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Russia’s invasion of Ukraine in February 2022 threw oil and gas markets into disarray. Consequently, the world experienced the first real global energy crisis during the uneven economic recovery from the COVID-19 epidemic. Russia’s inclusion in the OPEC+ group has hampered international attempts to manage the situation. This has made it harder to handle the significant inflationary effects of rising global fuel prices, particularly in developing nations.
Global fuel prices have risen exponentially in the last few months. The rise is hugely significant, as it has seriously aggravated the global cost-of-living crisis. African economies have particularly been on the receiving end. The continent has suffered from disrupted supply chains and a slowdown in the global economic outlook. Thus, rising energy costs complicate matters even further.…
- As a signatory to the ICC, South Africa is under a legal obligation to heed the warrant and arrest the leader of Russia.
- The European Union, as well as the United States, have all sent diplomatic envoys to South Africa urging the administration in Pretoria to broker some kind of peace talks.
- South Africa’s Minister of International Relations and Cooperation Naledi Pandor raised the issue of double standards in the ICC.
South Africa has extended an invitation to Russia’s President Vladimir Putin to attend the BRICS Summit later this year in South Africa amidst an arrest warrant issued by the International Criminal Court (ICC) on Putin for the invasion of Ukraine.
BRICS is made up of the world’s largest emerging economies of Brazil, Russia, India, China, and South Africa. The five countries will be holding their 15th annual summit in Durban South Africa later this year.
Following the issuance of …
At the close of 2022, between September to December, food prices soared around the world and with no signs of this abating in 2023, countries in Africa will have to move with speed to mitigate a looming food crisis.
Food inflation is particularly pronounced and severe in low-income and middle-income countries. According to most recent sector reports, up to 94.1% of low-income countries around the world suffer food inflation.
With increasing food prices, the cost of living is increasing, and it is no better in lower-middle-income countries of which 92.9% are contending with food inflation.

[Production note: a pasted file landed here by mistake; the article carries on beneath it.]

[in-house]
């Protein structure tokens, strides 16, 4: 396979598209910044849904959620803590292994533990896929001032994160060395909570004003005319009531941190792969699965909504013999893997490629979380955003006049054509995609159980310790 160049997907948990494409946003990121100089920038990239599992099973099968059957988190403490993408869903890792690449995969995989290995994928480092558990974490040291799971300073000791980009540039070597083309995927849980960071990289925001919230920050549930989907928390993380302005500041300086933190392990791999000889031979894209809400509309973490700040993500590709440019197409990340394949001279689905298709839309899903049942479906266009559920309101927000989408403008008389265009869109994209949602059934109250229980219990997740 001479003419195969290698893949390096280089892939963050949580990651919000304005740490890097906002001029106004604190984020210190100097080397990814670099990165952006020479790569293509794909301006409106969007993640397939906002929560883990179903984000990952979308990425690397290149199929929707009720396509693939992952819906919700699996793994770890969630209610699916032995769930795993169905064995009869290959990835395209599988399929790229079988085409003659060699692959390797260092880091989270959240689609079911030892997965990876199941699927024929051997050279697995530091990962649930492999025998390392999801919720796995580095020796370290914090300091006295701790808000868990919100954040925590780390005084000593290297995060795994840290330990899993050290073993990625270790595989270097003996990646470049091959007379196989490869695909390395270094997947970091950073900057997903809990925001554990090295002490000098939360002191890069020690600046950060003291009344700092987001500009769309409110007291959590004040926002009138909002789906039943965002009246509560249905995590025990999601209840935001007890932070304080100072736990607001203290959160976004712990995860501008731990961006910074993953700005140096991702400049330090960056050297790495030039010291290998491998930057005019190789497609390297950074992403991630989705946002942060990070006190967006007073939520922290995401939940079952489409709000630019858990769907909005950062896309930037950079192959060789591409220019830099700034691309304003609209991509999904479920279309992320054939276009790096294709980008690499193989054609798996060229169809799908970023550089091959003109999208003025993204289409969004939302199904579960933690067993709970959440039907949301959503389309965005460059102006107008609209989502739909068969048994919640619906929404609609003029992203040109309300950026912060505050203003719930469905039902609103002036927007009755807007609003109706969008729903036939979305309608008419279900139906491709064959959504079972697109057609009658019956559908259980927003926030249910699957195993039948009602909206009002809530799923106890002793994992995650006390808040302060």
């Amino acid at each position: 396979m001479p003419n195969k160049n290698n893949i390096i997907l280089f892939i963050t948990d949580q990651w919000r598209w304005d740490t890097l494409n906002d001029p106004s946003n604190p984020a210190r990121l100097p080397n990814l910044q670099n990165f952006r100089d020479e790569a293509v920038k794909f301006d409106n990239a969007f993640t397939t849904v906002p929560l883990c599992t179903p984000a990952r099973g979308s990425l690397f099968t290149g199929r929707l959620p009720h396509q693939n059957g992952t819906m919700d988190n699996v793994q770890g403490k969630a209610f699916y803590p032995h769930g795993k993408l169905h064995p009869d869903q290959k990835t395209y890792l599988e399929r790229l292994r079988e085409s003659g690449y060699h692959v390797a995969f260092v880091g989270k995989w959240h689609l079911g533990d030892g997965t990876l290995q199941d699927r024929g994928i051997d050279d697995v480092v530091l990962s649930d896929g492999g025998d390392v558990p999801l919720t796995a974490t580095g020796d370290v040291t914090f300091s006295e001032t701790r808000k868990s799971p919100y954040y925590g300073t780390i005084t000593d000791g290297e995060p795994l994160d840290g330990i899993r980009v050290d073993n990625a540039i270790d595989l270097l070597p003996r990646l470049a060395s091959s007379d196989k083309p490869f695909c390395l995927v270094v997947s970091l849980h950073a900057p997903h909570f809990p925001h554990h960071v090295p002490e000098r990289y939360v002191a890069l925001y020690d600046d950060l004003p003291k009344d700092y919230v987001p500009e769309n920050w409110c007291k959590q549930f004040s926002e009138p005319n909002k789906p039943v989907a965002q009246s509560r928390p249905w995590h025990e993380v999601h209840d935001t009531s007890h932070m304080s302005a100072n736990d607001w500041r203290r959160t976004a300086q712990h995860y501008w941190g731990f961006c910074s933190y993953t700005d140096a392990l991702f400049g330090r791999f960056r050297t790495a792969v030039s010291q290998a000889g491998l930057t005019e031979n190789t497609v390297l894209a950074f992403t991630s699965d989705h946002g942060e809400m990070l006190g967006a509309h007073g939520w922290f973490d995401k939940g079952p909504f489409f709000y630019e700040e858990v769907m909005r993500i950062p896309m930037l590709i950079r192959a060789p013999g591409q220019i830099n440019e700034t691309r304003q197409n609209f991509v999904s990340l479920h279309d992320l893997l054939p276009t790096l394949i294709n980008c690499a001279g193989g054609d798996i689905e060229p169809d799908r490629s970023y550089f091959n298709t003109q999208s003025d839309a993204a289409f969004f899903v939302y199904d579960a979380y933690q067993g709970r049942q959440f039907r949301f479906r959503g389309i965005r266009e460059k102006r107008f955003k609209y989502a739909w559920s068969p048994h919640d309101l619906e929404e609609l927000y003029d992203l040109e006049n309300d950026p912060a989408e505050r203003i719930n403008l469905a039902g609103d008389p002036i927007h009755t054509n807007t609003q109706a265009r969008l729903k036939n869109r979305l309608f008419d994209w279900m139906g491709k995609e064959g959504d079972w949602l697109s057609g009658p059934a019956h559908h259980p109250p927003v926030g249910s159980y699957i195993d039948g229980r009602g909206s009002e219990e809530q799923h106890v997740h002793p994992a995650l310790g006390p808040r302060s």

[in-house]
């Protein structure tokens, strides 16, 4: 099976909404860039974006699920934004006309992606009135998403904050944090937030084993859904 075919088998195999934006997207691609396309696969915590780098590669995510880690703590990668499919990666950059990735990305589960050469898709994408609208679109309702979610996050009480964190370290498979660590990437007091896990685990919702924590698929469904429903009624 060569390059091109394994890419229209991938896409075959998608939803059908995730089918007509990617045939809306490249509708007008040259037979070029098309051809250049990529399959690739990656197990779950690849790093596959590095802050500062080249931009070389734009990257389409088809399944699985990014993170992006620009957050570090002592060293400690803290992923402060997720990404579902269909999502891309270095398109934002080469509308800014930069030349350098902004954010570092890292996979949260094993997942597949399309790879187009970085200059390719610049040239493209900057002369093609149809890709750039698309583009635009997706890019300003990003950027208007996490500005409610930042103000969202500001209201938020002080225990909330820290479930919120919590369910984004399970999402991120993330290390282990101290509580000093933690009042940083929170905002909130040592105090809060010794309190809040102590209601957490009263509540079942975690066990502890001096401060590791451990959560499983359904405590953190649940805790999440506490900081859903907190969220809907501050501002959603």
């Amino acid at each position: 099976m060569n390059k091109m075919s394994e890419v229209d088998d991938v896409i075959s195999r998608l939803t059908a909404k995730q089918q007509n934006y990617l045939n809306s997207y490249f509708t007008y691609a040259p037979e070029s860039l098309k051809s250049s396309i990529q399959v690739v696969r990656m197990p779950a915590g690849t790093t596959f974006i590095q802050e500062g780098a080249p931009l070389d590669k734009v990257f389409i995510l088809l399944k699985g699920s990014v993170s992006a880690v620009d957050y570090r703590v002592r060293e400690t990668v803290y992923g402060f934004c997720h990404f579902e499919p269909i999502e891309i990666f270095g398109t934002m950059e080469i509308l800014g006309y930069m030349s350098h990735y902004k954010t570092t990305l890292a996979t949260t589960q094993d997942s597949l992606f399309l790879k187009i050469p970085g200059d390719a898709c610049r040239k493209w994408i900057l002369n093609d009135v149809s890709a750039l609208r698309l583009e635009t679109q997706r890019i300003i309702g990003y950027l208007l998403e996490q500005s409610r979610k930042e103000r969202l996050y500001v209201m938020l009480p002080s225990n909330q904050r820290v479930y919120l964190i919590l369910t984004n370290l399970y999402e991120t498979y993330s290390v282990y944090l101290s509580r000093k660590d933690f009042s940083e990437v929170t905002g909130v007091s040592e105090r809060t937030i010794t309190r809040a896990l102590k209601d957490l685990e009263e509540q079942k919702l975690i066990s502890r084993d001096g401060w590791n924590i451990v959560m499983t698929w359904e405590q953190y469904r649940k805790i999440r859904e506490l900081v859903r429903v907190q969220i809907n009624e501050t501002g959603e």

Even the upper-middle-income countries are also facing food inflation with 89% reporting unprecedented double-digit inflation.
According to the International Monetary Fund (IMF), maize prices in December 2022 went up by 27% while wheat shot up 13% higher compared to the same period in 2021.
- The Russia-Ukraine war has impacted Africa’s economic growth by increasing food shortage
- Africa is facing impending food crisis that will see over 140 million go hungry in 2023
- Economists remain optimistic Africa can recover against all odds
Economic growth in Sub-Saharan Africa (SSA) was projected to contract from 4.1% in 2021 to 3.3% in 2022, a regression caused by a general global economic slowdown.
Africa’s dependency on long supply chains left it vulnerable to adverse economic conditions in the global market and the global supply end. Covid-19 dealt the world a blow but Africa sailed through the storm, barely.
However, the Russia-Ukraine war disrupted grain and oil supply dumping Africa’s growth prospects notwithstanding that a number of African states are on the brink of a debt crisis.
Things were made worse with the ongoing catastrophic effects of global …
- Elon Musk Starlink satellite internet in Tanzania expected as early as first quarter of 2023
- Tesla to access nickel and cobalt from Tanzania’s Kabanga mines by 2025
- Tanzania, Kabanga form Tembo Nickel Corporation at 16% and 84% shares respectively
Elon Musk in Tanzania: Did you know, there are over 3250 satellites hovering in the Lower Earth Orbit over you? The number is not shocking, what is impressive is the entire satellite constellation is owned by a single company, Elon Musk’s Starlink.
In his ambitious effort to offer faster internet coverage globally, the world’s richest man actually plans to have as many as 42,000 satellites in the Lower Earth Orbit (LEO).
As we enter the New Year 2023, Tanzania is set to become the fourth African country to allow internet service provision from Starlink’s LEO satellites.
Even though Tanzania has already laid down some 7,910Km of fibre optic cable that …